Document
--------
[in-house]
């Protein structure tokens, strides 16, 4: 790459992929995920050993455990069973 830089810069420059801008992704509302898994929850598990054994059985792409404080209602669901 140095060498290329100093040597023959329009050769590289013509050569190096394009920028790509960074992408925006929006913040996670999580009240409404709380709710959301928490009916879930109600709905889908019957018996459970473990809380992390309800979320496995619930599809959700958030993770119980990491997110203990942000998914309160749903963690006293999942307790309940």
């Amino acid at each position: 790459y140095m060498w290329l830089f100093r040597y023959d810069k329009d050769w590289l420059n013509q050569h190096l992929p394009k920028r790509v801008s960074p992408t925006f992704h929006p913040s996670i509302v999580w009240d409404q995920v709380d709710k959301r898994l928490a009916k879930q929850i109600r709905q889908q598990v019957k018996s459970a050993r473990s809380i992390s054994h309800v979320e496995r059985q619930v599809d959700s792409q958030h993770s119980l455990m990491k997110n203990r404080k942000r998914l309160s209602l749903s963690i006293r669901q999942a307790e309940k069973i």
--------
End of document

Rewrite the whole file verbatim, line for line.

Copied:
[in-house]
């Protein structure tokens, strides 16, 4: 790459992929995920050993455990069973 830089810069420059801008992704509302898994929850598990054994059985792409404080209602669901 140095060498290329100093040597023959329009050769590289013509050569190096394009920028790509960074992408925006929006913040996670999580009240409404709380709710959301928490009916879930109600709905889908019957018996459970473990809380992390309800979320496995619930599809959700958030993770119980990491997110203990942000998914309160749903963690006293999942307790309940």
């Amino acid at each position: 790459y140095m060498w290329l830089f100093r040597y023959d810069k329009d050769w590289l420059n013509q050569h190096l992929p394009k920028r790509v801008s960074p992408t925006f992704h929006p913040s996670i509302v999580w009240d409404q995920v709380d709710k959301r898994l928490a009916k879930q929850i109600r709905q889908q598990v019957k018996s459970a050993r473990s809380i992390s054994h309800v979320e496995r059985q619930v599809d959700s792409q958030h993770s119980l455990m990491k997110n203990r404080k942000r998914l309160s209602l749903s963690i006293r669901q999942a307790e309940k069973i």